As we gear up for the ATA Conference in San Francisco this November,
the PLD blog will be featuring speaker profiles
so that our readers can learn more about
the upcoming sessions and start organizing their schedule.
Interviews conducted by
Elenice Barbosa de Araújo, member of the PLD Leadership Council
“Simplicity Is the Ultimate Sophistication:
Translating Legalese into Plain Language”
Legal Translation and Portuguese ― LW4
Friday, 2:00pm-3:00pm; All Levels; Presented in: English
Legal writers have long been advocating the use of plain language. In an ideal world, legal translators would never have to deal with circuitous writing and archaisms. But this is reality. So, can a translator use plain language if the source text does not? The speaker will answer this question! She will also talk about what constitutes clear, precise, and, ultimately, good legal writing, with translation-specific tips.
Amanda Morris is a word enthusiast and Portuguese to/from English freelance translator. Previously, she worked as legal translation instructor, a lawyer, a professor of law, and a legal adviser to television shows. She has a Master’s and a PhD in law from University of São Paulo.
MEET THE SPEAKER
What made you choose this theme?
I worked as an attorney and law professor for a very long time and I’ve always been fascinated (or obsessed: potato, potahto) by language and communication, and always believed that legal documents should be, above all, intelligible. Now, as a translator, I have different goals and tools, but similar concerns.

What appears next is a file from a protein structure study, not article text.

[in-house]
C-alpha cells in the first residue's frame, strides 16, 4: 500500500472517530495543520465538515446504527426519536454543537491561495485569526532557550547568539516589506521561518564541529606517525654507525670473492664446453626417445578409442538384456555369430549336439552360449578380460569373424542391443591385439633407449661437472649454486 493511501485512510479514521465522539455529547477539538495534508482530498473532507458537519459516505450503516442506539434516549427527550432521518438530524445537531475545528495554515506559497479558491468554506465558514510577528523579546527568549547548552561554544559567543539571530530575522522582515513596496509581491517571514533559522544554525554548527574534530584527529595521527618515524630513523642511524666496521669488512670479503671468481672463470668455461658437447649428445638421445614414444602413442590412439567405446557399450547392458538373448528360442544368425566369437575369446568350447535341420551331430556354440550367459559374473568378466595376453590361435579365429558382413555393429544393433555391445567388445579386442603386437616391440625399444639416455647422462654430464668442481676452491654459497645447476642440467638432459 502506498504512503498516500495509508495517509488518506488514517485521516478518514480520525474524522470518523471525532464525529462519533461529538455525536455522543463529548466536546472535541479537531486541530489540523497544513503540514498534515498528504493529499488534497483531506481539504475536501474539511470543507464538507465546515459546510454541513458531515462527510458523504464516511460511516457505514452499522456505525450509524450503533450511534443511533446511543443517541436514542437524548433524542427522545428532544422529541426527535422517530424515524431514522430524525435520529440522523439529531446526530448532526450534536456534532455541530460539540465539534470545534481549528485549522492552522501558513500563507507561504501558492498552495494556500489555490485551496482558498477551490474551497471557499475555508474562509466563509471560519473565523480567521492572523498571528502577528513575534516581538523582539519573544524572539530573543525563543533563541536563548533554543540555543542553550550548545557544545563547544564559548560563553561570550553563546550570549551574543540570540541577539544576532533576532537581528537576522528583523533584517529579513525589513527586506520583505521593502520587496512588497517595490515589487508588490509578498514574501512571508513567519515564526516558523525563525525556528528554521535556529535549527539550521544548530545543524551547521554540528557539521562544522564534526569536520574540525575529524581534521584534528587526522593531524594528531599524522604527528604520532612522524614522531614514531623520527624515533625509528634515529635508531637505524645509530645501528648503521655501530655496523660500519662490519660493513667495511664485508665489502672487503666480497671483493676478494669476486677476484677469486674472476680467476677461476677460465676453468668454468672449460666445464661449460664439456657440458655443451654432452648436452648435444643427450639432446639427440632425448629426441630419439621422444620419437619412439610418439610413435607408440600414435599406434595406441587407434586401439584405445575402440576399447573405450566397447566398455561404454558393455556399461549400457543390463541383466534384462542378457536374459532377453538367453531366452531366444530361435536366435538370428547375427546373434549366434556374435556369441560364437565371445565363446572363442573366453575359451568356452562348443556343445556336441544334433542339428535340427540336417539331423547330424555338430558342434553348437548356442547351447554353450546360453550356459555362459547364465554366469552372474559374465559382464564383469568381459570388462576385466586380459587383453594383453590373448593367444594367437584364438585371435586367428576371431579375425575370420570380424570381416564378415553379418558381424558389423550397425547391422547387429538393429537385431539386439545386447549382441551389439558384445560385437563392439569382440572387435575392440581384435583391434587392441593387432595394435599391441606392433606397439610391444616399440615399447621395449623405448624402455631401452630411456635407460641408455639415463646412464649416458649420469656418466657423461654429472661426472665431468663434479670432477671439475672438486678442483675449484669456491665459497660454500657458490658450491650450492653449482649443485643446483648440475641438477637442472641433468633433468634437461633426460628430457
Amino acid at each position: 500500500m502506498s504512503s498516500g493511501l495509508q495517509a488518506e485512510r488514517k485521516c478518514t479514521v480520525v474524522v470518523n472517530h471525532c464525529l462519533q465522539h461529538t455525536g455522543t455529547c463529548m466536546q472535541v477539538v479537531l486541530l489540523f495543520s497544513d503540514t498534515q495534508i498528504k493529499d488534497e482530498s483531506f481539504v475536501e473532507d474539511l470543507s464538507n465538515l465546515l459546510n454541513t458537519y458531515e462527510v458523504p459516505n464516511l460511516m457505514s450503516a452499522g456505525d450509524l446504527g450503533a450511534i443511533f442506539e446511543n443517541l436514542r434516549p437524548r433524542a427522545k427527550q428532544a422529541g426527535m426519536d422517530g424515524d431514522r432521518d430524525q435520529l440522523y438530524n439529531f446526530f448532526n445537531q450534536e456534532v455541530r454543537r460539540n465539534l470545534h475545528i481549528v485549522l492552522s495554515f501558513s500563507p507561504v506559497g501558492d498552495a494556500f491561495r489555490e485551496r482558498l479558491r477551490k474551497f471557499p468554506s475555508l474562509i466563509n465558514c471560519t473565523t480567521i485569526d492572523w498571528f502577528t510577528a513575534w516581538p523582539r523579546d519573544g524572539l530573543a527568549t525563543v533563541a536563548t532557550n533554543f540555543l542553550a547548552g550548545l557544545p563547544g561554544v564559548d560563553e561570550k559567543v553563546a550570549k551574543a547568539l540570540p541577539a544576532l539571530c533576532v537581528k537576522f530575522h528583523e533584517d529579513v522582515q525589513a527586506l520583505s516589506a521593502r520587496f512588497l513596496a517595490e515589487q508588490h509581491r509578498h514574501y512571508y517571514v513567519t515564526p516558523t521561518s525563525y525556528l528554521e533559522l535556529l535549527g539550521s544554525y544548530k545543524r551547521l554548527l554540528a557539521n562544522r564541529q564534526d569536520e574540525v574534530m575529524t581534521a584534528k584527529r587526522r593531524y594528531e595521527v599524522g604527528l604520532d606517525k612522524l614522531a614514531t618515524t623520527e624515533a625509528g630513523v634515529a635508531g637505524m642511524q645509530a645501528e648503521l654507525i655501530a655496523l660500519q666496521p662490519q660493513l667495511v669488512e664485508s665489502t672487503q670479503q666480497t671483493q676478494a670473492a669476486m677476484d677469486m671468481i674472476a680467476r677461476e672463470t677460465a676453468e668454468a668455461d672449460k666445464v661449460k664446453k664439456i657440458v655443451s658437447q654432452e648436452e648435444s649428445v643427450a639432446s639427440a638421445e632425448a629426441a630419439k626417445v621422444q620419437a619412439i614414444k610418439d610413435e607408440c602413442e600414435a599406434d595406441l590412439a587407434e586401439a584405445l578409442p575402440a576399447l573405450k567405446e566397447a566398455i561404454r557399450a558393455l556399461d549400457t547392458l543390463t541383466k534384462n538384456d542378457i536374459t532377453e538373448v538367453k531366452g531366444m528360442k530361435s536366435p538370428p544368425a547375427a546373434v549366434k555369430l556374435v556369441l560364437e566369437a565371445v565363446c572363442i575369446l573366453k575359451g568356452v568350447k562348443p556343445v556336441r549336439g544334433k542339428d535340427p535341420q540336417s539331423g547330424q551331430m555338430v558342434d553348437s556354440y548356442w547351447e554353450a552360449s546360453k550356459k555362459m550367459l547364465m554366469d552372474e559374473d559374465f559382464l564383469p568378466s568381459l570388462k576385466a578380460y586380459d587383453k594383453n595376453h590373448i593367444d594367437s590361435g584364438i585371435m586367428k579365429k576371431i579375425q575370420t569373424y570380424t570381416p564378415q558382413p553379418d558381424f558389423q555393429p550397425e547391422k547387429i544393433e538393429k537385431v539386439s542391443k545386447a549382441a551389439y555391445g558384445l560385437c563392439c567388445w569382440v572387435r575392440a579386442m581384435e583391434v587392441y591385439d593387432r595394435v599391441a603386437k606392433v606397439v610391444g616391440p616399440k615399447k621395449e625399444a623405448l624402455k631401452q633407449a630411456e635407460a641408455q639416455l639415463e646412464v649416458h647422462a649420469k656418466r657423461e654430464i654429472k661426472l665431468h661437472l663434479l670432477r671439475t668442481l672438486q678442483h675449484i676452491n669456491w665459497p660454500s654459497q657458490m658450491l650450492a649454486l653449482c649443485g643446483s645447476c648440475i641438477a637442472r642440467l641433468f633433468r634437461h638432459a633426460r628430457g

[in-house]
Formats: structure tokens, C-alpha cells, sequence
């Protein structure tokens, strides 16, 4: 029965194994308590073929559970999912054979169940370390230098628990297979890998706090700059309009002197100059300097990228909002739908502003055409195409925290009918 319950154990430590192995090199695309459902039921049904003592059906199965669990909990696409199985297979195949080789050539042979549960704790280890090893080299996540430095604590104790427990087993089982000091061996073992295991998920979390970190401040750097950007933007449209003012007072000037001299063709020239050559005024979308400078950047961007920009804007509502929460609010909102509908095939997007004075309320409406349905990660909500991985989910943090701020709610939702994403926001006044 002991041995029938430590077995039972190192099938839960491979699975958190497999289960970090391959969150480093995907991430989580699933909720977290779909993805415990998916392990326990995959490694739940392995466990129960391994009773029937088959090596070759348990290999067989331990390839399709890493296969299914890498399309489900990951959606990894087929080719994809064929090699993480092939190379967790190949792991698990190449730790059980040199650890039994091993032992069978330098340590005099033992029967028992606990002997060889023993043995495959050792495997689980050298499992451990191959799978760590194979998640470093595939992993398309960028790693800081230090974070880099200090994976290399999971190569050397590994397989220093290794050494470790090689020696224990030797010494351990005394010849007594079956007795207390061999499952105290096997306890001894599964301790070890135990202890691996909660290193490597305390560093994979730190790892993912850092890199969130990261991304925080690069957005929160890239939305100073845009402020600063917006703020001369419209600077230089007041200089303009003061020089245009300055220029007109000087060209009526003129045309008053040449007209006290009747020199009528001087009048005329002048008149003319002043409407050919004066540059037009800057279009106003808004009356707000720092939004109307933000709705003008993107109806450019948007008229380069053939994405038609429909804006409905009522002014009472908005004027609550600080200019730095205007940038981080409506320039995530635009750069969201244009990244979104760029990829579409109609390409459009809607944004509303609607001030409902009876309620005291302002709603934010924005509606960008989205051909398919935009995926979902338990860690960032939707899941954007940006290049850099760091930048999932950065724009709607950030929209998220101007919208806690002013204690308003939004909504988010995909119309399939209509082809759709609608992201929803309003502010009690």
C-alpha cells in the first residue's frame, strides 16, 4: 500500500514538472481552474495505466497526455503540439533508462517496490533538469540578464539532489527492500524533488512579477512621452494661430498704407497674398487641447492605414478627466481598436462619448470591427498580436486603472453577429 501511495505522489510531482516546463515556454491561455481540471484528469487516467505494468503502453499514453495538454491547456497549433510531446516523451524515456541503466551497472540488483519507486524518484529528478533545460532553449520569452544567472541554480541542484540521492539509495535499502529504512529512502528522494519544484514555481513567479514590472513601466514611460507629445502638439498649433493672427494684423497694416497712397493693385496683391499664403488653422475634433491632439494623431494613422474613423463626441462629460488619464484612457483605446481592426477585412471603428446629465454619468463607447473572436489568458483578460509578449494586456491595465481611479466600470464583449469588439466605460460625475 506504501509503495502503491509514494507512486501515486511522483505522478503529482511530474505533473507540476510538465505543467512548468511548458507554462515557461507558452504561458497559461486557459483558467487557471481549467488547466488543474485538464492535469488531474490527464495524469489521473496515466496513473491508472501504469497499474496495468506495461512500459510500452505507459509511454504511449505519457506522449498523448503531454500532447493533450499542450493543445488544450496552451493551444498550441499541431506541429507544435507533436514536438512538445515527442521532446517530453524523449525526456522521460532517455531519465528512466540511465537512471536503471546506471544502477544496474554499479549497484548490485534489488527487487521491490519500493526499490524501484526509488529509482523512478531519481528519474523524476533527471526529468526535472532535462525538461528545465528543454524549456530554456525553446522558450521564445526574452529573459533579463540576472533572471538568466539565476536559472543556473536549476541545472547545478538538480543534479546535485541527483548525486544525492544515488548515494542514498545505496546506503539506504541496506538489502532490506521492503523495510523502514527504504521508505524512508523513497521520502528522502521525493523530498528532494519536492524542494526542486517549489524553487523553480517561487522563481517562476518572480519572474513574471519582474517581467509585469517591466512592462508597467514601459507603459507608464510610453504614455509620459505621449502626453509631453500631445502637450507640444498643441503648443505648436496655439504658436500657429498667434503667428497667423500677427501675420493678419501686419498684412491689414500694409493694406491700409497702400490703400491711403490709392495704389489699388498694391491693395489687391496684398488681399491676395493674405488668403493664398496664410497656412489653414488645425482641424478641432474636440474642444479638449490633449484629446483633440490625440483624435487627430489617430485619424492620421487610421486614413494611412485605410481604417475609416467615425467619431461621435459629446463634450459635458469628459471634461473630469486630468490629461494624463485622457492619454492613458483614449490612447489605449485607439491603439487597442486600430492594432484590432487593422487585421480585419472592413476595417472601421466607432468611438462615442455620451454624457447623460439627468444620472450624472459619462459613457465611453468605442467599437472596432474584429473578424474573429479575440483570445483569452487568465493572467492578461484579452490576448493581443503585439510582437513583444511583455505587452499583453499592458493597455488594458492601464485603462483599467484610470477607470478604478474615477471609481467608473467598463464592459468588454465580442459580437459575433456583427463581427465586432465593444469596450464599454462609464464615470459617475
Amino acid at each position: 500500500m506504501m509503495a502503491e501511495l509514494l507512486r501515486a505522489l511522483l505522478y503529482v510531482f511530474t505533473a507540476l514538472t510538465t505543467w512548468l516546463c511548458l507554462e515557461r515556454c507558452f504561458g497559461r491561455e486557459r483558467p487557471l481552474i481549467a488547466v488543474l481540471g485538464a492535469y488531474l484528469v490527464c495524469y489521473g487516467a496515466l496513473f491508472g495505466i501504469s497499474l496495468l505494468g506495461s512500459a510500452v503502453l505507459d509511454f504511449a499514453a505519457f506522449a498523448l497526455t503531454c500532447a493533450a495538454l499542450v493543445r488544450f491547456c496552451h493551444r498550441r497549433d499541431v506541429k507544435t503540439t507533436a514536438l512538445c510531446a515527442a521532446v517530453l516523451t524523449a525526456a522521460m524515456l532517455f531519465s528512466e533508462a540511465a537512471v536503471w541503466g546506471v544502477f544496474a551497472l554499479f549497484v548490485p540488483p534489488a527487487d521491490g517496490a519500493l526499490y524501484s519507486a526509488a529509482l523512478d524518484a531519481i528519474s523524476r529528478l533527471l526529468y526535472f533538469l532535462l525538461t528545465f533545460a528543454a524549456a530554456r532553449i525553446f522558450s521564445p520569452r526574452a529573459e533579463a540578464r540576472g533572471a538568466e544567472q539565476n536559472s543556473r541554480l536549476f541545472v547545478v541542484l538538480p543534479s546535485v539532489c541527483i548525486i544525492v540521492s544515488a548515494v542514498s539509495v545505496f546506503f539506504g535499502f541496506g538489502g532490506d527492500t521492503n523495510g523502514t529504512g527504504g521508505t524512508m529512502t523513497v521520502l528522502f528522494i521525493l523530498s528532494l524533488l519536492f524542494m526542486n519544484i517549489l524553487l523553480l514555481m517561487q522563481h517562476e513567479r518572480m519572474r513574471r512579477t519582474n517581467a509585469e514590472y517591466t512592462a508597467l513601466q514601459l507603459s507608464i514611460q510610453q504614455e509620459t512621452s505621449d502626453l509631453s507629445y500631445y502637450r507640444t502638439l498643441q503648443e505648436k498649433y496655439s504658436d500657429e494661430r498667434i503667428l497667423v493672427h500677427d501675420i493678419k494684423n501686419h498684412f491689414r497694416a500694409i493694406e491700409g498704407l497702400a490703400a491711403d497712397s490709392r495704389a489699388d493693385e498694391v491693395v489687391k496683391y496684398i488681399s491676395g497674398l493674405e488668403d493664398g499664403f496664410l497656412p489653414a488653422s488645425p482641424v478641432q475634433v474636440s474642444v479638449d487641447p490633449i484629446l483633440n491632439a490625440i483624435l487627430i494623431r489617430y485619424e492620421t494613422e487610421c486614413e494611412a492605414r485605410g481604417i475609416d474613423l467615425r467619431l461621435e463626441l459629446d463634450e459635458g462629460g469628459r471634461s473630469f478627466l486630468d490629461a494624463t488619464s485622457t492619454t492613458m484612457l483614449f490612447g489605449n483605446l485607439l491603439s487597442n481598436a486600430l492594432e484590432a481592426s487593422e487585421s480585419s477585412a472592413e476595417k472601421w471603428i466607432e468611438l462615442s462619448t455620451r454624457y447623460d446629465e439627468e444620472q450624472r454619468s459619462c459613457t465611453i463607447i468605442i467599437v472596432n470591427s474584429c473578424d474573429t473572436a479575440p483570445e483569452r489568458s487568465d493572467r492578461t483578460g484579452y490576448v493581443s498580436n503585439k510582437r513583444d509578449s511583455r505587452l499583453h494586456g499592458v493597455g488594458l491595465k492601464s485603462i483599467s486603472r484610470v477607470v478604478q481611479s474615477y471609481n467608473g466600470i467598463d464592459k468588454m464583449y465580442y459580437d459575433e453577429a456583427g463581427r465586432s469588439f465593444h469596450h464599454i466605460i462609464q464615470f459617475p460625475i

How long have you been working in your area of specialization?
About four years.
How many times have you presented at an ATA Conference?
This will be my second time.
How will the audience profit from your session?
Basically, the idea is to demystify legalese and encourage legal translators to use plain, yet appropriate and specific, language in their work. I hope it’s useful.
What did you want to be as a child?
Oddly enough, a translator. I truly believed it was a world of glamour and international intrigue. I wanted to be an expert in Ancient Greek and Latin and travel all over the world solving ancient mysteries, so I think my ten-year-old mind might have been slightly misguided.
What was your first career choice?
Lawyer. I went to law school.
What is your favorite book/movie?
That’s a difficult question, because there’s more than one answer for each category. But I love “To Kill a Mockingbird,” both the book and the movie. I’m currently trying to pretend that “Go Set a Watchman” never happened.
What is your favorite hobby?
Reading. Netflix bingeing. Cooking.
What/Who inspires you in the profession?
Bryan Garner. I learned so much about legal writing from him!